Advent of Code 2017


I just solved day 5. I didn’t optimise for speed, rather I’m very happy with how elegant it looks. First time I used iterate, and I think my mind exploded a bit


Sorry about that. thank you :slight_smile:


Nice! your solution could also easily be adapted to use reduce and reduced.


Day6: github:plexus/AdventOfCode2017

I decided to do this one mainly with reduce/reduced, which I thought yielded a very nice solution.

Going from part one to part two was mainly just swapping out the set for a map, I could even keep the call to contains? :slight_smile:


My day 6 solution:


What does reduced do, exactly? It just terminates the rest of the reduce function early?


The file name says day 5. Is it labeled incorrectly?


For Day7 part 1 I just used frequencies and filtered for whichever only had 1.

Looks like for part 2 I’ll actually have to do some work. :smile:


Yes, exactly. It just wraps a value in a clojure.lang.Reduced, so that Clojure recognizes this as the “final” value and stops looping. Transducers also use this internally to mark termination, e.g. for take or drop-while.


My solution for day 7. Part one was straightforward enough, but part two was a bit of headscratcher. I ended up just looking at the data and figuring out the solution “manually”, REPL style. It’s pretty nice how Clojure lets you do this. see code on github.

Afterwards I did code up a general solution, replicating my earlier reasoning, which looks pretty messy :man_shrugging:

Small highlight: the realization that I could (into #{} cat ,,,) to concatenate a bunch of seqs and get them into a set. Once you get into the transducer mindset you really find all kinds of uses for them.

And an eternal pain point, the lack of a function that does first + filter. I’m never sure if I prefer (first (filter ,,,)) or (some #(and ,,, %) ,,,). There was a proposal to have this built-in but sadly it was rejected, see #CLJ-2056.


Yeah day7 was tough. My solution was also pretty ugly. :confused: Though day8 was fun, I decided to hack it using read-string and resolve: Not that I’d write such code in production :smiley:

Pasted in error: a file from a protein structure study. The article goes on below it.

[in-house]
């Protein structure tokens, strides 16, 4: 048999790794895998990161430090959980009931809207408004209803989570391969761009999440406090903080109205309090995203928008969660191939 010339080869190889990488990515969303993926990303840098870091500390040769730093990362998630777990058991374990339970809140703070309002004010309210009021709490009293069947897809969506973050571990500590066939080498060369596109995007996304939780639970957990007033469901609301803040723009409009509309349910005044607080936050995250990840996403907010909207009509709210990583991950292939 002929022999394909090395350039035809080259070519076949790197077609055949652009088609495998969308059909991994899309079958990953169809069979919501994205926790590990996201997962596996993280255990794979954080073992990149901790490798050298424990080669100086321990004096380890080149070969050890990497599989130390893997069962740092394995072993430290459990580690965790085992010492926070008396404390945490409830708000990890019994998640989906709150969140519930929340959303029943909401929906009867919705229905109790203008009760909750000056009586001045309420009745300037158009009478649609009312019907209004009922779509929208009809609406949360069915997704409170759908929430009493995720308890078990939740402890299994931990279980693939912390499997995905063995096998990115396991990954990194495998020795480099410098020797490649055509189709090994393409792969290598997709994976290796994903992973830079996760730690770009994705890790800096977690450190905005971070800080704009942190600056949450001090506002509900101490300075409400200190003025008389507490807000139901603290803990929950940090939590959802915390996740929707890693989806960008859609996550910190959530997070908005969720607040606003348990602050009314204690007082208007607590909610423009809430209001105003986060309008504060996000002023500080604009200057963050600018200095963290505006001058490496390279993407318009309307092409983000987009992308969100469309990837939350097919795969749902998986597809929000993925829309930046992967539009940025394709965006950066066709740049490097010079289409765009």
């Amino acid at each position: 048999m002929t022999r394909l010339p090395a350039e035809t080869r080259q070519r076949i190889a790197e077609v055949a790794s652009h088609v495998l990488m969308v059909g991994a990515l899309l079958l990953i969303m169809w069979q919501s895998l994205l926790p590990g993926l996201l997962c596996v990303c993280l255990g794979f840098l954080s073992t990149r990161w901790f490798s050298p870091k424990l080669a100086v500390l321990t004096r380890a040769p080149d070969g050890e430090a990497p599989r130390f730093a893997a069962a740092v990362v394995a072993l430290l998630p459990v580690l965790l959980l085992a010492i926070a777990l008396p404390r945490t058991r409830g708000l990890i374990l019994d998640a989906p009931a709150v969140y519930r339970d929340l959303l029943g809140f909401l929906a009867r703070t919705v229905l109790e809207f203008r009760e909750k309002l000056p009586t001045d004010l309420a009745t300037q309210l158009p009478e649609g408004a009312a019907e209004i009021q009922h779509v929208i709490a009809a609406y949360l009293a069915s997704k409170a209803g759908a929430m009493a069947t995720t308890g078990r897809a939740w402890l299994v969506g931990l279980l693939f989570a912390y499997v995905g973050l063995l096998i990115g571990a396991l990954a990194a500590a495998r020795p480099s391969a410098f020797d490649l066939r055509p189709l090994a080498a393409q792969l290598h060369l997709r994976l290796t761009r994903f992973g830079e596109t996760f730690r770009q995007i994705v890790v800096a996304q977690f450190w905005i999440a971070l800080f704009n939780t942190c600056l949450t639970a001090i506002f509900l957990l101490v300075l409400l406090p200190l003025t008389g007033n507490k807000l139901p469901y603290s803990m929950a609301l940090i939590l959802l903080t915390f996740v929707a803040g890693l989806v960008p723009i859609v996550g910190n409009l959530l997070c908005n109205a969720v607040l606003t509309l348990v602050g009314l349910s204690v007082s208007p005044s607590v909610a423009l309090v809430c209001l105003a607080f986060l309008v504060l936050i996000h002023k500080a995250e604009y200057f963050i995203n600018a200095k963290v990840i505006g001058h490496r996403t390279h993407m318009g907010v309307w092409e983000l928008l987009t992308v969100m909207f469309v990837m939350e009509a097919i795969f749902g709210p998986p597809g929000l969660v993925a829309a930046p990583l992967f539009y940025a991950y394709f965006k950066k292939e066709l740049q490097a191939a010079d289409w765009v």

Oh interesting that you used reductions to keep the history, I decided to carry around a separate maxval throughout the reduce. See my solution.

I do find all these puzzles very imperative. Maybe that’s just the theme with “being inside the computer”, but it seems very one sided.


And here’s day 9. It’s funny how this is something I get out of bed for on a Saturday now :thinking:

Per @jackrusher’s suggestion I added the assignment in the comments so people who aren’t playing can follow along

I started out writing a recursive parser, and then I was like “how does this work again?”, and decided to use Instaparse instead. It’s such a wonderful library, although not always easy to debug when your grammar doesn’t do what it’s supposed to do.

For the test inputs all was fine, but when running it on the real input it threw an error all the way at the end, it seemed to think the outer { } were unbalanced… Read through the instructions and the grammar a few more times, then decided to try with a partial parse tree. Basically let instaparse get as far as it can before it gives up. That seemed to do the trick since it yielded the right answer.

Part two was really just tweaking what instaparse does or does not ignore in the output.

This was also an excellent opportunity to use clojure.walk/postwalk, a super useful function which perhaps not everyone knows about. It’s kind of like map or reduce, but for mapping over tree structures.


This is really neat.

I’m not sure if Shogo Ohta / athos is on clojureverse, but they posted an interesting solution using trampoline and letfn. The trampoline page also leads to an article, Trampolining through Mutual Recursion.

Lots of things learned today.